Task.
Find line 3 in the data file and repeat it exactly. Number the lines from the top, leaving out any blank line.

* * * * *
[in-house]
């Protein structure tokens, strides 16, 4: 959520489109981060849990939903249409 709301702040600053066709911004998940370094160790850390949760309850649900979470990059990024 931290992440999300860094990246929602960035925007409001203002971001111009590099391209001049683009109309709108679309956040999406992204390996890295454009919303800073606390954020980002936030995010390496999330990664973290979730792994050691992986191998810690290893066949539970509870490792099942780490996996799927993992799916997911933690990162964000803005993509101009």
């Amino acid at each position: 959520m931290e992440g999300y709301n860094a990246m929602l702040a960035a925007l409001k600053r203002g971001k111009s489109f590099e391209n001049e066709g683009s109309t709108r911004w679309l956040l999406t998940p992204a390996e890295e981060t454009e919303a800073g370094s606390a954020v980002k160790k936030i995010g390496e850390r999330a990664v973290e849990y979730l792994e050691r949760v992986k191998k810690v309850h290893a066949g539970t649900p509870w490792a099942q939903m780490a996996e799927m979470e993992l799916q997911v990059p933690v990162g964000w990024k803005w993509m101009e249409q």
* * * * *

């Amino acid at each position: 959520m931290e992440g999300y709301n860094a990246m929602l702040a960035a925007l409001k600053r203002g971001k111009s489109f590099e391209n001049e066709g683009s109309t709108r911004w679309l956040l999406t998940p992204a390996e890295e981060t454009e919303a800073g370094s606390a954020v980002k160790k936030i995010g390496e850390r999330a990664v973290e849990y979730l792994e050691r949760v992986k191998k810690v309850h290893a066949g539970t649900p509870w490792a099942q939903m780490a996996e799927m979470e993992l799916q997911v990059p933690v990162g964000w990024k803005w993509m101009e249409q």